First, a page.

Lost Profits: These damages are one of the most prevalent in the construction industry. They relate to profits that would have been earned if the project had been completed on time and according to the contract terms. For example, from the owner’s perspective, if there is a delay to a commercial property that prevents a business from opening on time, the owner may be able to claim lost profits as a result of the delay. On the other hand, from the contractor’s perspective, if there is an owner-caused delay that causes increased costs cutting into the contractor’s estimated profit on the project, the contractor may be able to claim lost profits.
Increased Operations Costs: These damages relate to the additional costs a party may bear as a result of a project delay or breach of contract. While relatively straightforward, they generally refer to additional operation costs, such as increased costs for a contractor to obtain materials.
Loss of Business Opportunities: This type of damage relates to opportunities that are lost as a result of a project delay or breach of contract. For example, if a delay in a commercial construction project causes an owner to miss a key business opportunity, such as a major event, the owner may be able to claim a loss of business opportunities. Likewise, if the breach causes the contractor to be unable to bid on and win some other project/work, the contractor may be able to recover under a claimed loss of business opportunity.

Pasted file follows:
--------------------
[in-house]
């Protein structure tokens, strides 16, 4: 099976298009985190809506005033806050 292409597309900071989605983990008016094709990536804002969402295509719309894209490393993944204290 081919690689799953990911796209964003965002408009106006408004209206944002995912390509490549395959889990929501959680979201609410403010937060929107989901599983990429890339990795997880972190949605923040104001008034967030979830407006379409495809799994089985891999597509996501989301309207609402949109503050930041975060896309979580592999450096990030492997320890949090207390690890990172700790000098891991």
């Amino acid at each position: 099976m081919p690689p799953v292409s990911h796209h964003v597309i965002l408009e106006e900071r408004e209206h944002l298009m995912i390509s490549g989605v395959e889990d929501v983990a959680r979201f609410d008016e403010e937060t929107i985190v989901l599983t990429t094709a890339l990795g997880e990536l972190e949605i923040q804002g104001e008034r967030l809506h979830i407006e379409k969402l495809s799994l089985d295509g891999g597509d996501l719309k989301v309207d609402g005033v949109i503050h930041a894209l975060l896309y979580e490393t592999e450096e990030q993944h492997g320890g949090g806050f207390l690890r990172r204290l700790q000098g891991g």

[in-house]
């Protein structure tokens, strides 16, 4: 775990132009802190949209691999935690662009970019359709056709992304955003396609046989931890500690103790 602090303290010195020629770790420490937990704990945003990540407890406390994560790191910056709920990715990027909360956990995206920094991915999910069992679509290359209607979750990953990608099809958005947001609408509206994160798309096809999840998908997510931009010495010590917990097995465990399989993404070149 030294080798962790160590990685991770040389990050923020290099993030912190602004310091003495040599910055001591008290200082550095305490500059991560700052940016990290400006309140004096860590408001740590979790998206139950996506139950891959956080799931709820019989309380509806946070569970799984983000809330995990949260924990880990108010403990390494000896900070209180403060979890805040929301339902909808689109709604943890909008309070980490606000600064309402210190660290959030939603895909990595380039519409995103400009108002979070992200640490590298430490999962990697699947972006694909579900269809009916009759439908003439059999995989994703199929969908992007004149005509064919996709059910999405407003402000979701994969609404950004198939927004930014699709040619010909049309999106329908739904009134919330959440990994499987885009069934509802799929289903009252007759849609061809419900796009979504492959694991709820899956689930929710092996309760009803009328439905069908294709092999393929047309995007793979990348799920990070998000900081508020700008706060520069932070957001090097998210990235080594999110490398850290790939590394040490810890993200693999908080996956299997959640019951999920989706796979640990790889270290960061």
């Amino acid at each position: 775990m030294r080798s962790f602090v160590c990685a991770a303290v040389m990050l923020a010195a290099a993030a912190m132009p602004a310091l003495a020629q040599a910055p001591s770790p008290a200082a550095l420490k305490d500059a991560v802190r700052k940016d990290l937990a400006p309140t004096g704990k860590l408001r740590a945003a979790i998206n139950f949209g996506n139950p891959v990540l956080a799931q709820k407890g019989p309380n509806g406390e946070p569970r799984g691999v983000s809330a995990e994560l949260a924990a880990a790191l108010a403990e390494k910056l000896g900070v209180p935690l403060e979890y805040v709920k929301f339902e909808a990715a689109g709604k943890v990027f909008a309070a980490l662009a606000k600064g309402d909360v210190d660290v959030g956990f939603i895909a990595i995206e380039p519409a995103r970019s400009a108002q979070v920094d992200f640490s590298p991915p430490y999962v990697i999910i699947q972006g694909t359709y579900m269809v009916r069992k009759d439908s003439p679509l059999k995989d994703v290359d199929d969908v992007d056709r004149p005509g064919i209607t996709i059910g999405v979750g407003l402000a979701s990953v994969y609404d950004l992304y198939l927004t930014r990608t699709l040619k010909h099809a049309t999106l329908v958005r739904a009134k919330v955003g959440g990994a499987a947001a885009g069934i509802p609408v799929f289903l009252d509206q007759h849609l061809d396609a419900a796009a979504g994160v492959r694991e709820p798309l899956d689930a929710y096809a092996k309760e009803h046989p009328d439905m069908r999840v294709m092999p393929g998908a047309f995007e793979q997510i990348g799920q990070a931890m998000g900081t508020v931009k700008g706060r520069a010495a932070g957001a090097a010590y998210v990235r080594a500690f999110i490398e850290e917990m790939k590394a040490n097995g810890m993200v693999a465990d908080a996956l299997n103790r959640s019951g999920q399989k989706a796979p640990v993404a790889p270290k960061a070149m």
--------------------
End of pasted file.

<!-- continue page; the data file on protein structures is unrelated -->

While the above is not an exhaustive list, the different types of consequential damages arising out of a breach of contract is, in essence, infinite. These damages can even include intangible losses that may occur, such as damage to a company’s reputation. Thus, because there are numerous ways in which a non-breaching party may claim that a loss is a “consequential damage” of a breach as well as the boundless potential liability for such damages, it follows that consequential damages can have a major impact on not only a construction project but also on the viability of construction entities.